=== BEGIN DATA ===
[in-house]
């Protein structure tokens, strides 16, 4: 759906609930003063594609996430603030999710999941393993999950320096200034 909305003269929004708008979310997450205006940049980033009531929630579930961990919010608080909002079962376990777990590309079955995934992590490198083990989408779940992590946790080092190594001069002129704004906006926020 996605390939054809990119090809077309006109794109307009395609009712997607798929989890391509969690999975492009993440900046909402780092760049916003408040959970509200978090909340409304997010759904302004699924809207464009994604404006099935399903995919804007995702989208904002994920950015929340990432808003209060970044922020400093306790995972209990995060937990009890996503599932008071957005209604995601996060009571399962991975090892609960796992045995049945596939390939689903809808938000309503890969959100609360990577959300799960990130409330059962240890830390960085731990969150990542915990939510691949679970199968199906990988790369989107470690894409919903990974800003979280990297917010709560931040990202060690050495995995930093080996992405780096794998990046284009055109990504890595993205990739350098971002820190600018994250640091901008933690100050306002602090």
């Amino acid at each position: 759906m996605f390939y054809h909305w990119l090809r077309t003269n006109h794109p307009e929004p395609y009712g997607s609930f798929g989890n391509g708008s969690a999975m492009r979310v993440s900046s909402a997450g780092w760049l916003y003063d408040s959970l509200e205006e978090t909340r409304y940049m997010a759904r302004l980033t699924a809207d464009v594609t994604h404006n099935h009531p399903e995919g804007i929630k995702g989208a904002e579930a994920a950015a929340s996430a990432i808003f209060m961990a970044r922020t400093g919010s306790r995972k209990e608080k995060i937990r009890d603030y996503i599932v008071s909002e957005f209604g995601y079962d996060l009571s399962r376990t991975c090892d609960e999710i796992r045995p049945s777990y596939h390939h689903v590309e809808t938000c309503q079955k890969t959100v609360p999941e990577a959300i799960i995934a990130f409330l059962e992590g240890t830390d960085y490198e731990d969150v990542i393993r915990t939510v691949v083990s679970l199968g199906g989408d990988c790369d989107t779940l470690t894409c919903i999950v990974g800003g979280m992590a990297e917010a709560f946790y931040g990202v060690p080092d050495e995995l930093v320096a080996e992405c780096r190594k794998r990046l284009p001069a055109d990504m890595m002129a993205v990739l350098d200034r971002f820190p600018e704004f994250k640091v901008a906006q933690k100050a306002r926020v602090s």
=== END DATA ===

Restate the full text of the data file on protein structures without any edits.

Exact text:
[in-house]
């Protein structure tokens, strides 16, 4: 759906609930003063594609996430603030999710999941393993999950320096200034 909305003269929004708008979310997450205006940049980033009531929630579930961990919010608080909002079962376990777990590309079955995934992590490198083990989408779940992590946790080092190594001069002129704004906006926020 996605390939054809990119090809077309006109794109307009395609009712997607798929989890391509969690999975492009993440900046909402780092760049916003408040959970509200978090909340409304997010759904302004699924809207464009994604404006099935399903995919804007995702989208904002994920950015929340990432808003209060970044922020400093306790995972209990995060937990009890996503599932008071957005209604995601996060009571399962991975090892609960796992045995049945596939390939689903809808938000309503890969959100609360990577959300799960990130409330059962240890830390960085731990969150990542915990939510691949679970199968199906990988790369989107470690894409919903990974800003979280990297917010709560931040990202060690050495995995930093080996992405780096794998990046284009055109990504890595993205990739350098971002820190600018994250640091901008933690100050306002602090």
């Amino acid at each position: 759906m996605f390939y054809h909305w990119l090809r077309t003269n006109h794109p307009e929004p395609y009712g997607s609930f798929g989890n391509g708008s969690a999975m492009r979310v993440s900046s909402a997450g780092w760049l916003y003063d408040s959970l509200e205006e978090t909340r409304y940049m997010a759904r302004l980033t699924a809207d464009v594609t994604h404006n099935h009531p399903e995919g804007i929630k995702g989208a904002e579930a994920a950015a929340s996430a990432i808003f209060m961990a970044r922020t400093g919010s306790r995972k209990e608080k995060i937990r009890d603030y996503i599932v008071s909002e957005f209604g995601y079962d996060l009571s399962r376990t991975c090892d609960e999710i796992r045995p049945s777990y596939h390939h689903v590309e809808t938000c309503q079955k890969t959100v609360p999941e990577a959300i799960i995934a990130f409330l059962e992590g240890t830390d960085y490198e731990d969150v990542i393993r915990t939510v691949v083990s679970l199968g199906g989408d990988c790369d989107t779940l470690t894409c919903i999950v990974g800003g979280m992590a990297e917010a709560f946790y931040g990202v060690p080092d050495e995995l930093v320096a080996e992405c780096r190594k794998r990046l284009p001069a055109d990504m890595m002129a993205v990739l350098d200034r971002f820190p600018e704004f994250k640091v901008a906006q933690k100050a306002r926020v602090s």